The world's biggest carbon offset market, the Kyoto Protocol's clean
development mechanism (CDM), is run by the UN, administered by the
World Bank, and is intended to reduce emissions by rewarding developing
countries that invest in clean technologies. In fact, evidence is
accumulating that it is increasing greenhouse gas emissions behind the
guise of promoting sustainable development. The misguided mechanism is
handing out billions of dollars to chemical, coal and oil corporations
and the developers of destructive dams - in many cases for projects
they would have built anyway.

According to David Victor, a
leading carbon trading analyst at Stanford University in the US, as
many as two-thirds of the supposed "emission reduction" credits being
produced by the CDM from projects in developing countries are not
backed by real reductions in pollution. Those pollution cuts that have
been generated by the CDM, he argues, have often been achieved at a
stunningly high cost: billions of pounds could have been saved by
cutting the emissions through international funds, rather than through
the CDM's supposedly efficient market mechanism....

One glaring signal that many of the projects being approved by the
CDM's executive board are non-additional is that almost three-quarters
of projects were already complete at the time of approval. It would
seem clear that a project that is already built cannot need extra
income in order to be built.

LOL, yes that might be a good indicator something is amiss.  The other problem, beyond the staggering amount of outright corruption one would expect from any UN-operated enterprise, is this oddity:

Any type of technology other than nuclear power can apply for credits.
Even new coal plants, if these can be shown to be even a marginal
improvement upon existing plants, can receive offset income. A massive
4,000MW coal plant on the coast of Gujarat, India, is expected soon to
apply for CERs. The plant will spew into the atmosphere 26m tonnes of
CO2 per year for at least 25 years. It will be India's third - and the
world's 16th - largest source of CO2 emissions.

So nuclear plants, the one proven economic and scalable power technology that is free of CO2 emissions is the one technology that is excluded from the program?  But 4,000MW coal plants that can proves they are marginally more efficient than they might have been are A-OK?

A Zero-Sum Wealth Quiz

One of the really bad ideas that drive some of the worst government actions is the notion that wealth is somehow fixed, and that by implication all wealth is acquired at someone else's expense.  I am working on my annual tax-day post on the zero sum fallacy, but in the mean time here is a brief quiz.

The quiz consists of matching a description to the owners of these two houses:

House1a House2b

One house has hot and cold running water, central air conditioning, electricity and flush toilets.  The other does not.  One owner has a a computer, a high speed connection to the Internet, a DVD player with a movie collection, and several television sets.  The other has none of these things.  One owner has a refrigerator, a vacuum cleaner, a toaster oven, an iPod, an alarm clock that plays music in the morning, a coffee maker, and a decent car.  The other has none of these.  One owner has ice cubes for his lemonade, while the other has to drink his warm in the summer time.  One owner can pick up the telephone and do business with anyone in the world, while the other had to travel by train and ship for days (or weeks) to conduct business in real time.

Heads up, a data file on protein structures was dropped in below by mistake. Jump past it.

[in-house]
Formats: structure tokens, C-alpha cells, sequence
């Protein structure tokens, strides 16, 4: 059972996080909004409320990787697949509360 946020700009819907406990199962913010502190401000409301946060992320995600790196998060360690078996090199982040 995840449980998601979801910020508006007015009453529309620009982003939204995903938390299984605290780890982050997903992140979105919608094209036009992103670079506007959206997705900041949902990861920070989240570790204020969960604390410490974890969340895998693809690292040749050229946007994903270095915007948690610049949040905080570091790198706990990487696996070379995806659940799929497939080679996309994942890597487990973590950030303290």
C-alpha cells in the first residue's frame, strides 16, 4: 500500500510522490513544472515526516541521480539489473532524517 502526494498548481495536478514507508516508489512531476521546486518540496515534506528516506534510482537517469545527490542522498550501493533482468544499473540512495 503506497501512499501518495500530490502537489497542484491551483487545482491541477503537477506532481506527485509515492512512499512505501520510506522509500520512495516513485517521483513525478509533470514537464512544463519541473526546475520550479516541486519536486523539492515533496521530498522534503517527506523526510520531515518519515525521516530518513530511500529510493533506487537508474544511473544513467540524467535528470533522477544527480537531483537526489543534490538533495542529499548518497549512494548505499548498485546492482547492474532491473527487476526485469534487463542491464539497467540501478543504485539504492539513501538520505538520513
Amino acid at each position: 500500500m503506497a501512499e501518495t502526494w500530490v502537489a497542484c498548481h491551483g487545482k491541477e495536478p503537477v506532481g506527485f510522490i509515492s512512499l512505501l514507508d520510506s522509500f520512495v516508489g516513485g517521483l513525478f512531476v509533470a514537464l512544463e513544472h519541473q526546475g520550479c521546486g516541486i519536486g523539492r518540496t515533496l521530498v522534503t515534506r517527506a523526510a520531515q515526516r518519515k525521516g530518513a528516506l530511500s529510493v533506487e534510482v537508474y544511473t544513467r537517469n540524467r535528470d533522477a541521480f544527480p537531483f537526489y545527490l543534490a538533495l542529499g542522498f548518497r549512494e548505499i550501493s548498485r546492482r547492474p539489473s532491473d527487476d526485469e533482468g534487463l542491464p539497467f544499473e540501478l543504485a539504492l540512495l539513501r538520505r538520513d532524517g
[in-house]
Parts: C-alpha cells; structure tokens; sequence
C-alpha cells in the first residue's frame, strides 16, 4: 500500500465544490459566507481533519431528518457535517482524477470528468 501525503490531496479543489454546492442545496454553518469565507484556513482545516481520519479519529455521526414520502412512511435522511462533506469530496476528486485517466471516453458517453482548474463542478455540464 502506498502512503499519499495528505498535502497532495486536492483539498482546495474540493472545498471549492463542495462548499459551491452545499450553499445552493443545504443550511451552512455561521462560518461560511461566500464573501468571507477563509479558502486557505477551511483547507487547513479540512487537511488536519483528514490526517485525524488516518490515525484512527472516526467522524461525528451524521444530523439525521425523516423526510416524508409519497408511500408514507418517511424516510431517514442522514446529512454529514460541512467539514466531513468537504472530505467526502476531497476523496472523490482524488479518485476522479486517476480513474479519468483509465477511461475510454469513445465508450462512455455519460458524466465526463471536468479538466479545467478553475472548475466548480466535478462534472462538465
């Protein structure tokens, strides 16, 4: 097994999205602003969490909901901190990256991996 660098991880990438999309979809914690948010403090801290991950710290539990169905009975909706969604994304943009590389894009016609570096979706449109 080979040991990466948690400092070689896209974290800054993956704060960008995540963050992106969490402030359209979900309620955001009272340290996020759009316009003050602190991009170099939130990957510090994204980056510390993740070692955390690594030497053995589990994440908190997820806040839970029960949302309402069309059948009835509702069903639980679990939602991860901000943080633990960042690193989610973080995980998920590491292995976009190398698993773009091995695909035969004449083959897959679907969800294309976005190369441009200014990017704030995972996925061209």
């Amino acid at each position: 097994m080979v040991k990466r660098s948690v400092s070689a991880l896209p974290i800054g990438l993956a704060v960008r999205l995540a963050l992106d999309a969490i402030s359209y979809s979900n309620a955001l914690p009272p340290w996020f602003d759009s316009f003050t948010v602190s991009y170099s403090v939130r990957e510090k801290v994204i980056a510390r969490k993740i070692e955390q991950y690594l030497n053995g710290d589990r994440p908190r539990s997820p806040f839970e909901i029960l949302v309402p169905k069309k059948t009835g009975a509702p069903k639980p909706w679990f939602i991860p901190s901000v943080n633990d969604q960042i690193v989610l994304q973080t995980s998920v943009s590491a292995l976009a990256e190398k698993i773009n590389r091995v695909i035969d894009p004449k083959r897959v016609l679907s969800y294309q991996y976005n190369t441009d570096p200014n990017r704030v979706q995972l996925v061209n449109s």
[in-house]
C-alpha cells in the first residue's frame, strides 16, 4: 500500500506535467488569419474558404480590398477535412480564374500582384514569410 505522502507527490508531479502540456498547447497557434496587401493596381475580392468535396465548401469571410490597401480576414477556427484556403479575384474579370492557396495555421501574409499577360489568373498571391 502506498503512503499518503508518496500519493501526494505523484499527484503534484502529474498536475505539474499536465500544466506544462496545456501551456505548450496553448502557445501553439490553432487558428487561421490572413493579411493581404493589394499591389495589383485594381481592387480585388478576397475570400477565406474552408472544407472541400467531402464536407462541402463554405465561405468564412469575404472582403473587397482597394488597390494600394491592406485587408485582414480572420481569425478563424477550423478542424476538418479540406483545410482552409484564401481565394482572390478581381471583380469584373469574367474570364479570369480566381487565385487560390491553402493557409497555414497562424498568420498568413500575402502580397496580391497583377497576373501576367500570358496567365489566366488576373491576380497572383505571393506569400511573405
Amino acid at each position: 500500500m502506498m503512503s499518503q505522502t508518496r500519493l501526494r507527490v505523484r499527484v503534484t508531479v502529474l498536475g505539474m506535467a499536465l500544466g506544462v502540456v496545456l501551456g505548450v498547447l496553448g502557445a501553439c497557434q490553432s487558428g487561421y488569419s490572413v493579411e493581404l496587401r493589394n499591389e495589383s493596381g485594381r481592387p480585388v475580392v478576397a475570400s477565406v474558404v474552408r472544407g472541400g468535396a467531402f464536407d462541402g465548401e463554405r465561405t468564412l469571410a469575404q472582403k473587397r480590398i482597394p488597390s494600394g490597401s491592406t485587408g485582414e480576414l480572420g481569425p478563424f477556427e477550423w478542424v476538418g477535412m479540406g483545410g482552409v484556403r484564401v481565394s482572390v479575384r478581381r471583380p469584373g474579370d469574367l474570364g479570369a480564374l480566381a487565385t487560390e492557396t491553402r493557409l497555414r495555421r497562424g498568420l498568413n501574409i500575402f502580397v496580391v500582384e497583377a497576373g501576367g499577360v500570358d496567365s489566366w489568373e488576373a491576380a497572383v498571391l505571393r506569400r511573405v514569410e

I think most of you have guessed by now that the homeowner with all the wonderful products of wealth, from cars to stereo systems, lives on the right (the former home of a friend of mine in the Seattle area).  The home on the left was owned by Mark Hopkins, railroad millionaire and one of the most powerful men of his age in California.  Hopkins had a mansion with zillions of rooms and servants to cook and clean for him, but he never saw a movie, never listened to music except when it was live, never crossed the country in less than a week.  And while he could afford numerous servants around the house, Hopkins (like his business associates) tended to work 6 and 7 day weeks of 70 hours or more, in part due to the total lack of business productivity tools (telephone, computer, air travel, etc.) we take for granted.  Hopkins likely never read after dark by any light other than a flame.

If Mark Hopkins or any of his family contracted cancer, TB, polio, heart disease, or even appendicitis, they would probably die.  All the rage today is to moan about people's access to health care, but Hopkins had less access to health care than the poorest resident of East St. Louis.  Hopkins died at 64, an old man in an era where the average life span was in the early forties.  He saw at least one of his children die young, as most others of his age did.  In fact, Stanford University owes its founding to the early death (at 15) of the son of Leland Stanford, Hopkin's business partner and neighbor.  The richest men of his age had more than a ten times greater chance of seeing at least one of their kids die young than the poorest person in the US does today.

Hopkin's mansion pictured above was eventually consumed in the fires of 1906, in large part because San Francisco's infrastructure and emergency services were more backwards than those of many third world nations today.

Here is a man, Mark Hopkins, who was one of the richest and most envied men of his day.  He owned a mansion that would dwarf many hotels I have stayed in.  He had servants at his beck and call.  And I would not even consider trading lives or houses with him.  What we sometimes forget is that we are all infinitely more wealthy than even the richest of the "robber barons" of the 19th century.  We have longer lives, more leisure time, and more stuff to do in that time.   Not only is the sum of wealth not static, but it is expanding so fast that we can't even measure it.  Charts like those here measure the explosion of income, but still fall short in measuring things like leisure, life expectancy, and the explosion of possibilities we are all able to comprehend and grasp.

More, coming soon...

Update:  An example of why this topic is always timely:

Paul Krugman foresees an increasing left-leaning electorate. The cause?

The main force driving this shift to the left is probably rising

income inequality. According to Pew, there has recently been a sharp

increase in the percentage of Americans who agree with the statement

that "the rich get richer while the poor get poorer."

Russel Roberts goes on to tear into this red meat.  Read it all.